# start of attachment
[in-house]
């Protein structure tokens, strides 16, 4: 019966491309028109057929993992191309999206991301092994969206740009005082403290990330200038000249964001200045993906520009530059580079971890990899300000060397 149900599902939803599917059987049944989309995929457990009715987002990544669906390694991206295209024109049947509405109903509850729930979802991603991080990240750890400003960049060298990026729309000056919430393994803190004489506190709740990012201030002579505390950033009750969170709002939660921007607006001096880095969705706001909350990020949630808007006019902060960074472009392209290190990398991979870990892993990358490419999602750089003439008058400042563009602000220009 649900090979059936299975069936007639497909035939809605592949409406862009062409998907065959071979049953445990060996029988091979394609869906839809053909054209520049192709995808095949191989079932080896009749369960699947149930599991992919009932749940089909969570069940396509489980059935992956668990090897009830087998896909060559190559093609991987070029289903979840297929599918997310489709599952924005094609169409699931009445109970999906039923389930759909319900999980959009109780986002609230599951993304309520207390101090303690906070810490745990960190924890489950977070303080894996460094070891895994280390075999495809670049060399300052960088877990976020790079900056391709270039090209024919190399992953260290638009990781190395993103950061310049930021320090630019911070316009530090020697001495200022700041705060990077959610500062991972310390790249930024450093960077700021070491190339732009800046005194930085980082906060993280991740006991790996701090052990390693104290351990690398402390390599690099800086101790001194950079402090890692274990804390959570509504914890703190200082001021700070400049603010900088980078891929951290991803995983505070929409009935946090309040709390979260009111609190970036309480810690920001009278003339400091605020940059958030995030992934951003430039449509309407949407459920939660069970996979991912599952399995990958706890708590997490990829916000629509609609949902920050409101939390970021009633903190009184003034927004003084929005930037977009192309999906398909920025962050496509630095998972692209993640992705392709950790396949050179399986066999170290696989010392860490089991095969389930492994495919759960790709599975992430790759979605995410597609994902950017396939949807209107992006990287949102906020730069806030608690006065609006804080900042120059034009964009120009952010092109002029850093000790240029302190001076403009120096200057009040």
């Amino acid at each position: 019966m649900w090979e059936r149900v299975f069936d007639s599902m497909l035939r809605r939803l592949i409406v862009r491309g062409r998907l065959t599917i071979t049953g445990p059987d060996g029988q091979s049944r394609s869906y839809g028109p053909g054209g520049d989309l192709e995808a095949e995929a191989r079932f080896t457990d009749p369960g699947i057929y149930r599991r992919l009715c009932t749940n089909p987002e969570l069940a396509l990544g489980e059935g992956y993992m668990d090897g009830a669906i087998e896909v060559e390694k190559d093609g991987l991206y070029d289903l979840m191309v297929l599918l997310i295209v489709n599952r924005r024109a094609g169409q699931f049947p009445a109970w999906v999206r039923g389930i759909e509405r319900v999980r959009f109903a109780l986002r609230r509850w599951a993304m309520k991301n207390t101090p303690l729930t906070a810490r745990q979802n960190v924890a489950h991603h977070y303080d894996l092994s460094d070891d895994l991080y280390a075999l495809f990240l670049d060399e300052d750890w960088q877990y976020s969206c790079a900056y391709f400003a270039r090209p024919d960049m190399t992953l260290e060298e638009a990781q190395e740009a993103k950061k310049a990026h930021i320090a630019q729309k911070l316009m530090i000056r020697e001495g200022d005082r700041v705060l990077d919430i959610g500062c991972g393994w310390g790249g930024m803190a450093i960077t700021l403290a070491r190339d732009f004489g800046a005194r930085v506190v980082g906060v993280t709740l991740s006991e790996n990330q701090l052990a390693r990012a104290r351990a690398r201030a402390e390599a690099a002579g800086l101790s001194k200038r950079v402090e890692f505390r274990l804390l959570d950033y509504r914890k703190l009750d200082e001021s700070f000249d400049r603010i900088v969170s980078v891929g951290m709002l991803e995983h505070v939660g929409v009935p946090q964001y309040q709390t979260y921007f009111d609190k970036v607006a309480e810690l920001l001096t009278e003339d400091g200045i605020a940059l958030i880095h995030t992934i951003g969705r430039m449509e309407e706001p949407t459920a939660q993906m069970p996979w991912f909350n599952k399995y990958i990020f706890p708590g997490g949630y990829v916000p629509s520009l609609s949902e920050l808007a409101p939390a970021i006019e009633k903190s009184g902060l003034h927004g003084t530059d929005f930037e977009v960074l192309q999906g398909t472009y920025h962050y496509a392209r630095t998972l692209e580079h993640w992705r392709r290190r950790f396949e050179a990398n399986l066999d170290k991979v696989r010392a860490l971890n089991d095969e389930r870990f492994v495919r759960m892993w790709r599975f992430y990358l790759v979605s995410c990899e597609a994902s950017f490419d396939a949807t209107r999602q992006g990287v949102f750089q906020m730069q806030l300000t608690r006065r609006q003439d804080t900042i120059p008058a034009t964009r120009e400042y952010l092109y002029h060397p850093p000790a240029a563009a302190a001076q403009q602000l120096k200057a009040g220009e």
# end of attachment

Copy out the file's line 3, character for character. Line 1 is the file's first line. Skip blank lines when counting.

């Amino acid at each position: 019966m649900w090979e059936r149900v299975f069936d007639s599902m497909l035939r809605r939803l592949i409406v862009r491309g062409r998907l065959t599917i071979t049953g445990p059987d060996g029988q091979s049944r394609s869906y839809g028109p053909g054209g520049d989309l192709e995808a095949e995929a191989r079932f080896t457990d009749p369960g699947i057929y149930r599991r992919l009715c009932t749940n089909p987002e969570l069940a396509l990544g489980e059935g992956y993992m668990d090897g009830a669906i087998e896909v060559e390694k190559d093609g991987l991206y070029d289903l979840m191309v297929l599918l997310i295209v489709n599952r924005r024109a094609g169409q699931f049947p009445a109970w999906v999206r039923g389930i759909e509405r319900v999980r959009f109903a109780l986002r609230r509850w599951a993304m309520k991301n207390t101090p303690l729930t906070a810490r745990q979802n960190v924890a489950h991603h977070y303080d894996l092994s460094d070891d895994l991080y280390a075999l495809f990240l670049d060399e300052d750890w960088q877990y976020s969206c790079a900056y391709f400003a270039r090209p024919d960049m190399t992953l260290e060298e638009a990781q190395e740009a993103k950061k310049a990026h930021i320090a630019q729309k911070l316009m530090i000056r020697e001495g200022d005082r700041v705060l990077d919430i959610g500062c991972g393994w310390g790249g930024m803190a450093i960077t700021l403290a070491r190339d732009f004489g800046a005194r930085v506190v980082g906060v993280t709740l991740s006991e790996n990330q701090l052990a390693r990012a104290r351990a690398r201030a402390e390599a690099a002579g800086l101790s001194k200038r950079v402090e890692f505390r274990l804390l959570d950033y509504r914890k703190l009750d200082e001021s700070f000249d400049r603010i900088v969170s980078v891929g951290m709002l991803e995983h505070v939660g929409v009935p946090q964001y309040q709390t979260y921007f009111d609190k970036v607006a309480e810690l920001l001096t009278e003339d400091g200045i605020a940059l958030i880095h995030t992934i951003g969705r430039m449509e309407e706001p949407t459920a939660q993906m069970p996979w991912f909350n599952k399995y990958i990020f706890p708590g997490g949630y990829v916000p629509s520009l609609s949902e920050l808007a409101p939390a970021i006019e009633k903190s009184g902060l003034h927004g003084t530059d929005f930037e977009v960074l192309q999906g398909t472009y920025h962050y496509a392209r630095t998972l692209e580079h993640w992705r392709r290190r950790f396949e050179a990398n399986l066999d170290k991979v696989r010392a860490l971890n089991d095969e389930r870990f492994v495919r759960m892993w790709r599975f992430y990358l790759v979605s995410c990899e597609a994902s950017f490419d396939a949807t209107r999602q992006g990287v949102f750089q906020m730069q806030l300000t608690r006065r609006q003439d804080t900042i120059p008058a034009t964009r120009e400042y952010l092109y002029h060397p850093p000790a240029a563009a302190a001076q403009q602000l120096k200057a009040g220009e």